Whilst Haruki Murakami and Karl Ove Knausgard are the highest
profile authors nominated for the long list of the Independent Foreign Fiction Prize 2015 it is the Germans who have dominated with five authors making the cut. It was a delight to see one of my favourite books from last year, The Giraffe’s Neck by Judith Schalansky, in the final 15.
The Giraffe’s Neck, published by Bloomsbury, centres around Frau Lohmark who teaches biology at the Charles Darwin High School in a quiet town in the former East Germany. Just as evolution, survival of the fittest, is at the heart of her subject, so it is at the heart of her teaching methods. She is an often emotionally brutal teacher. She has no time for developing friendships with her pupils, or indulging in a patina of educational quality that would only too soon be disproved by the reality of life: “It just wasn’t worth it, dragging the weak ones along with you. They were nothing but millstones that held the rest back.”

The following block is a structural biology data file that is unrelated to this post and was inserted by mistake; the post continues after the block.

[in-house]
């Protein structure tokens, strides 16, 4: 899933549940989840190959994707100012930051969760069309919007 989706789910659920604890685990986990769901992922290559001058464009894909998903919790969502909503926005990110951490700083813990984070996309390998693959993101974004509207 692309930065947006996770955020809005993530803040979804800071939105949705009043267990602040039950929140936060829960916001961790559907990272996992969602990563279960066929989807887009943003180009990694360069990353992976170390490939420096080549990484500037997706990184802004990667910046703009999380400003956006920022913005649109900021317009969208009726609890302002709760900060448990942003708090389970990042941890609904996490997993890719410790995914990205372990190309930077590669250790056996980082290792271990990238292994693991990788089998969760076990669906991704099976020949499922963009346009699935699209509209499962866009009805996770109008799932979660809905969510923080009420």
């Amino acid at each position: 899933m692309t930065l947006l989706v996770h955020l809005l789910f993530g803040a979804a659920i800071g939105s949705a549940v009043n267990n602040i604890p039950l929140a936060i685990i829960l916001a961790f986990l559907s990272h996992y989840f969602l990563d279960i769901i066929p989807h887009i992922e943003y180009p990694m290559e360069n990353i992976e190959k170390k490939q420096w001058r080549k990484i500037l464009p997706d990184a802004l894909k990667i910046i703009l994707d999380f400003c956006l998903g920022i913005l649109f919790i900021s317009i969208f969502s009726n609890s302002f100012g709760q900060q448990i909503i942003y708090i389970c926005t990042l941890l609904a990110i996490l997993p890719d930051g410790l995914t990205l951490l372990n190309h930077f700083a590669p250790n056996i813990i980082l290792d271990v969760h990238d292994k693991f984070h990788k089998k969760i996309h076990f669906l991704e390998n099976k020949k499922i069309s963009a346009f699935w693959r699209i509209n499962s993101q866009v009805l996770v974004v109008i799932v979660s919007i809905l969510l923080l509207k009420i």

But reunification causes a seismic change in the environmental influences affecting her. To Frau Lohmark, the new order is flawed and weakening, but as its impact widens, she is faced with the reality of her own beliefs and the application of Darwin’s principles to her life: adapt or die.
Schlansky is an elegant and perceptive writer. Her carefully crafted book will resonate in worlds far beyond the sound of the school bell.
Also on the long list is Colombian writer Tomas Gonzales whose magical In the Beginning was The Sea reviewed by Stillnotfussed in December last year. The review of Murakami’s Colorless Tsukuru Tazaki and his Years of Pilgrimage appeared here in October 2014. You can read the full long list and the judge’s comments about each here.